Zoroastrianism(redirected from Zoroastianism)
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The religious system founded by Zoroaster and set forth in the Avesta, teaching the worship of Ahura Mazda in the context of a universal struggle between the forces of light and of darkness.
Zo′ro·as′tri·an adj. & n.
(Other Non-Christian Religions) the dualistic religion founded by the Persian prophet Zoroaster in the late 7th or early 6th centuries bc and set forth in the sacred writings of the Zend-Avesta. It is based on the concept of a continuous struggle between Ormazd (or Ahura Mazda), the god of creation, light, and goodness, and his arch enemy, Ahriman, the spirit of evil and darkness, and it includes a highly developed ethical code. Also called: Mazdaism
Zo•ro•as•tri•an•ism(ˌzɔr oʊˈæs tri əˌnɪz əm, ˌzoʊr-)
an Iranian religion, founded c600 b.c. by Zoroaster, based on beliefs in a supreme deity, Ahura Mazda, and a cosmic struggle between a spirit of good and a spirit of evil.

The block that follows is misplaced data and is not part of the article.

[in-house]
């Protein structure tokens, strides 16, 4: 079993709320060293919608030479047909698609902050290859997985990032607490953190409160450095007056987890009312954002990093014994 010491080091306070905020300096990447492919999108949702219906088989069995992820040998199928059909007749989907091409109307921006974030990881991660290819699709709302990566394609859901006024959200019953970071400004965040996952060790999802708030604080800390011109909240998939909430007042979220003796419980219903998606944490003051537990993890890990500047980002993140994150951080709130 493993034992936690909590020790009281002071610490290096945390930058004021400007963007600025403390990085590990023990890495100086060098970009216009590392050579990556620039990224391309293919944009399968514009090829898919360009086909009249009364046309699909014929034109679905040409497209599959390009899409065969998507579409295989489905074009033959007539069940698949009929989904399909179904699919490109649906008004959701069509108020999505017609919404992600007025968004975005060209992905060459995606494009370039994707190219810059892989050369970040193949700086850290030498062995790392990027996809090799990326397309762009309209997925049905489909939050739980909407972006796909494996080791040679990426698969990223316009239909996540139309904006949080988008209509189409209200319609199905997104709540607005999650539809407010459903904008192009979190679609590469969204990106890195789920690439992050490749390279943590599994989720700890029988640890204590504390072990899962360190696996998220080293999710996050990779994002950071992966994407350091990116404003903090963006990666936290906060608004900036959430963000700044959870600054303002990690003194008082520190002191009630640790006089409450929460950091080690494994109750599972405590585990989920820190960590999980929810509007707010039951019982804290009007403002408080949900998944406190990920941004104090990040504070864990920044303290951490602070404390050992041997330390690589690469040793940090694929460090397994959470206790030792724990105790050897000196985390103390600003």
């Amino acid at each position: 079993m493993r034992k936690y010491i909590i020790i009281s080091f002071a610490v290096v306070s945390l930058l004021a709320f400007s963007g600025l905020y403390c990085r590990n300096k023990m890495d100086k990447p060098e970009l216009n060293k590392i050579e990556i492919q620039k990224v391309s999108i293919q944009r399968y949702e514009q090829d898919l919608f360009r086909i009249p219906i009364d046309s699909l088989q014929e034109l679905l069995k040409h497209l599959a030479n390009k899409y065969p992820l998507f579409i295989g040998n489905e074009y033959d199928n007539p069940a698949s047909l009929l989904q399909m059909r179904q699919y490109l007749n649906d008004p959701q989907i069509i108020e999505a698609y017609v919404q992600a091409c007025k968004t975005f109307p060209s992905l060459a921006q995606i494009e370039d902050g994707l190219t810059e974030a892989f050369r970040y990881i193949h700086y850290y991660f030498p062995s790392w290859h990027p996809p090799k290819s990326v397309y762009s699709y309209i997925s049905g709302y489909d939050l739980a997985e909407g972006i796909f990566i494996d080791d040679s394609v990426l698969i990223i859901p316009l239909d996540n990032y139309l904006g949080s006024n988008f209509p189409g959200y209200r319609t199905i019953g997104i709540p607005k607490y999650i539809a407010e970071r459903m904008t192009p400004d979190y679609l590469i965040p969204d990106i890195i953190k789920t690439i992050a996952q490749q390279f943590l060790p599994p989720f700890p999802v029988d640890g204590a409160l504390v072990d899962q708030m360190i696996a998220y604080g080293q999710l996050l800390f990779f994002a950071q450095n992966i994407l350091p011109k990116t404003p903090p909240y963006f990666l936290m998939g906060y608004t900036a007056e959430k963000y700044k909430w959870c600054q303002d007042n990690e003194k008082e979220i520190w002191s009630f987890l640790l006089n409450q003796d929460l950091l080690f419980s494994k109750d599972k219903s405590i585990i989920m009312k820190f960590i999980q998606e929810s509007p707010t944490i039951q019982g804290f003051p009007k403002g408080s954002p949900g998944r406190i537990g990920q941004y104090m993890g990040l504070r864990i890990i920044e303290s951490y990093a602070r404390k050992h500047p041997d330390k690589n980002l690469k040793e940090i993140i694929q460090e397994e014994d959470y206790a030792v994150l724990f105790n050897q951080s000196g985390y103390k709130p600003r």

the doctrines and practices of a dualistic Iranian religion, especially the existence of a supreme deity, Ahura Mazda, and belief in a cosmic struggle between a spirit of good and light and a spirit of evil and darkness. Also called Zoroastrism, Zarathustrism, Mazdaism. — Zoroastrian, n., adj.See also: Religion
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|Noun||1.||Zoroastrianism - system of religion founded in Persia in the 6th century BC by Zoroaster; set forth in the Zend-Avesta; based on concept of struggle between light (good) and dark (evil)|
faith, religion, religious belief - a strong belief in a supernatural power or powers that control human destiny; "he lost his faith but not his morality"
Ahura - (Zoroastrianism) title for benevolent deities
Avestan - of or pertaining to the Avesta (sacred text of Zoroastrianism)